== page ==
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Microvasc Res. 2011 Jan;81(1):108-16. doi: 10.1016/j.mvr.2010.09.010. Epub 2010 Oct 16.

Acute venous occlusion enhances matrix metalloprotease activity: Implications on endothelial dysfunction.

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Department of Bioengineering, The Institute for Engineering in Medicine, University of California San Diego, La Jolla, CA 92093-0412, USA.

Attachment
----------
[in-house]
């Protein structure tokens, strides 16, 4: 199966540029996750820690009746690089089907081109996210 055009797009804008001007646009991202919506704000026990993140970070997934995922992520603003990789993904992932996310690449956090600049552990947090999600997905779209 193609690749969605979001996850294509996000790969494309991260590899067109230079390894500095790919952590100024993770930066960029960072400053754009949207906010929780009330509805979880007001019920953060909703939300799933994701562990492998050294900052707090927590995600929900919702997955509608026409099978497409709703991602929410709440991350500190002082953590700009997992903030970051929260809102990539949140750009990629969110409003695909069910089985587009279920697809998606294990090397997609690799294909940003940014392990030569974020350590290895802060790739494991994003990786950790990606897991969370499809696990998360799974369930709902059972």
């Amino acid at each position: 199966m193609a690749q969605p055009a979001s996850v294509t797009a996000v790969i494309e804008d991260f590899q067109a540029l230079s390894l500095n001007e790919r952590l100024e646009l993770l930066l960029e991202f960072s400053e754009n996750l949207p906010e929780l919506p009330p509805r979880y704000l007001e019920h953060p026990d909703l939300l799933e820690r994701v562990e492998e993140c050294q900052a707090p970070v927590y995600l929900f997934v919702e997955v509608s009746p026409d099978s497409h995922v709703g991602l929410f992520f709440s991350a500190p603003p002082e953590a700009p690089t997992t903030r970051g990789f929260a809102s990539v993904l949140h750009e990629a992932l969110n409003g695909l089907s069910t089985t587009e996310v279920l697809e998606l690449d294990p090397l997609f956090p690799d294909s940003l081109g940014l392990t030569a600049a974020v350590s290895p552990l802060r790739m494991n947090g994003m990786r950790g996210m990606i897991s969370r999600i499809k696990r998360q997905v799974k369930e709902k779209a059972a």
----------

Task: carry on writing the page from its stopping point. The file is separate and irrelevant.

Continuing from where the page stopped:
Venous hypertension is associated with microvascular inflammation, restructuring, and apoptosis, but the cellular and molecular mechanisms underlying these events remain uncertain. In the present study, we tested the hypothesis that elevated venous pressure and reduction of shear stress induce elevated enzymatic activity. This activity in turn may affect endothelial surface receptors and promote their dysfunction. Using a rodent model for venous hypertension using acute venular occlusion, microzymographic techniques for enzyme detection, and immunohistochemistry for receptor labeling, we found increased activity of the matrix metalloproteases (MMPs) -1, -8, and -9 and tissue inhibitors of metalloproteases (TIMPs) -1 and -2 in both high- and low-pressure regions. In this short time frame, we also observed that elevated venule pressure led to two different fates for the vascular endothelial growth factor receptor-2 (VEGFR2); in higher-pressure upstream regions, some animals exhibited higher VEGFR2 expression, while others displayed lower levels upstream compared to their downstream counterparts with lower pressure. VEGFR2 expression was, on average, more pronounced upon application of MMP inhibitor, suggesting possible cleavage of the receptor by activated enzymes in this model. We conclude that venous pressure elevation increases enzymatic activity which may contribute to inflammation and endothelial dysfunction associated with this disease by influencing critical surface receptors.

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